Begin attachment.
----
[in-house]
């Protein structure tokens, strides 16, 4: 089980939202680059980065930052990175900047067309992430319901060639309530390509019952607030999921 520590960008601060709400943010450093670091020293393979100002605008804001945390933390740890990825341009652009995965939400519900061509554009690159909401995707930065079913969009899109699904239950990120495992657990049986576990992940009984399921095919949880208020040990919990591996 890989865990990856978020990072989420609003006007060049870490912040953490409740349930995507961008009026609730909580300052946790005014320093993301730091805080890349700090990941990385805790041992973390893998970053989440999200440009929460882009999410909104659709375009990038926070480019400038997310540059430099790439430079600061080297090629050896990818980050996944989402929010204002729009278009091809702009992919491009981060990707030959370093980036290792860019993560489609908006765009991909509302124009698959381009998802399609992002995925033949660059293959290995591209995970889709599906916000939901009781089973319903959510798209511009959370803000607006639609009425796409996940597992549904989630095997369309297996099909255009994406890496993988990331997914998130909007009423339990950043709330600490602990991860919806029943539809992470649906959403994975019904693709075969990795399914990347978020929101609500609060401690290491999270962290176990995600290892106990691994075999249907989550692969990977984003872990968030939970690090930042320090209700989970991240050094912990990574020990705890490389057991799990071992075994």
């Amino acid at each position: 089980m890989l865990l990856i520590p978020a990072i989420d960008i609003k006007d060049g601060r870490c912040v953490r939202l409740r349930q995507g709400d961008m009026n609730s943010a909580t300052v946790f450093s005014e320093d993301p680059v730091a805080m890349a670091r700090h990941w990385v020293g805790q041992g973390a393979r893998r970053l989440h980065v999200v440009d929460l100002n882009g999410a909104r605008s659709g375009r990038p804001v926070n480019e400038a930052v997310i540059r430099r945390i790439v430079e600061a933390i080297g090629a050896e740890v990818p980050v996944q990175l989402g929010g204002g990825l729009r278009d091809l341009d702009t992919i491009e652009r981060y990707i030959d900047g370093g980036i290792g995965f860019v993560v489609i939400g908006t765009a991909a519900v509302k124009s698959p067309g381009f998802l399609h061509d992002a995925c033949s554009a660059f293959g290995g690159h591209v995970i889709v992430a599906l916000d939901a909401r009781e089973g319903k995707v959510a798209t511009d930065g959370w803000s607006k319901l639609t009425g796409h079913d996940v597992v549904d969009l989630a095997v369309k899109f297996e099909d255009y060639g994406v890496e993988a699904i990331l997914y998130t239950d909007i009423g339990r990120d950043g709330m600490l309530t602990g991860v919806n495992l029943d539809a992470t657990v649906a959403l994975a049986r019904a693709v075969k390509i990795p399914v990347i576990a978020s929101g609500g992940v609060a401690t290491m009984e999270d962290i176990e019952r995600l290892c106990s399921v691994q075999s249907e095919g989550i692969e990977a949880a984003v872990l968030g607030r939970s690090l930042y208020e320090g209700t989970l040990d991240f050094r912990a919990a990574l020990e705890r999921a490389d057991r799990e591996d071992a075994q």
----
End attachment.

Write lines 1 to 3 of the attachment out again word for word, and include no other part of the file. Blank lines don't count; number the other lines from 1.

[in-house]
């Protein structure tokens, strides 16, 4: 089980939202680059980065930052990175900047067309992430319901060639309530390509019952607030999921 520590960008601060709400943010450093670091020293393979100002605008804001945390933390740890990825341009652009995965939400519900061509554009690159909401995707930065079913969009899109699904239950990120495992657990049986576990992940009984399921095919949880208020040990919990591996 890989865990990856978020990072989420609003006007060049870490912040953490409740349930995507961008009026609730909580300052946790005014320093993301730091805080890349700090990941990385805790041992973390893998970053989440999200440009929460882009999410909104659709375009990038926070480019400038997310540059430099790439430079600061080297090629050896990818980050996944989402929010204002729009278009091809702009992919491009981060990707030959370093980036290792860019993560489609908006765009991909509302124009698959381009998802399609992002995925033949660059293959290995591209995970889709599906916000939901009781089973319903959510798209511009959370803000607006639609009425796409996940597992549904989630095997369309297996099909255009994406890496993988990331997914998130909007009423339990950043709330600490602990991860919806029943539809992470649906959403994975019904693709075969990795399914990347978020929101609500609060401690290491999270962290176990995600290892106990691994075999249907989550692969990977984003872990968030939970690090930042320090209700989970991240050094912990990574020990705890490389057991799990071992075994």
């Amino acid at each position: 089980m890989l865990l990856i520590p978020a990072i989420d960008i609003k006007d060049g601060r870490c912040v953490r939202l409740r349930q995507g709400d961008m009026n609730s943010a909580t300052v946790f450093s005014e320093d993301p680059v730091a805080m890349a670091r700090h990941w990385v020293g805790q041992g973390a393979r893998r970053l989440h980065v999200v440009d929460l100002n882009g999410a909104r605008s659709g375009r990038p804001v926070n480019e400038a930052v997310i540059r430099r945390i790439v430079e600061a933390i080297g090629a050896e740890v990818p980050v996944q990175l989402g929010g204002g990825l729009r278009d091809l341009d702009t992919i491009e652009r981060y990707i030959d900047g370093g980036i290792g995965f860019v993560v489609i939400g908006t765009a991909a519900v509302k124009s698959p067309g381009f998802l399609h061509d992002a995925c033949s554009a660059f293959g290995g690159h591209v995970i889709v992430a599906l916000d939901a909401r009781e089973g319903k995707v959510a798209t511009d930065g959370w803000s607006k319901l639609t009425g796409h079913d996940v597992v549904d969009l989630a095997v369309k899109f297996e099909d255009y060639g994406v890496e993988a699904i990331l997914y998130t239950d909007i009423g339990r990120d950043g709330m600490l309530t602990g991860v919806n495992l029943d539809a992470t657990v649906a959403l994975a049986r019904a693709v075969k390509i990795p399914v990347i576990a978020s929101g609500g992940v609060a401690t290491m009984e999270d962290i176990e019952r995600l290892c106990s399921v691994q075999s249907e095919g989550i692969e990977a949880a984003v872990l968030g607030r939970s690090l930042y208020e320090g209700t989970l040990d991240f050094r912990a919990a990574l020990e705890r999921a490389d057991r799990e591996d071992a075994q």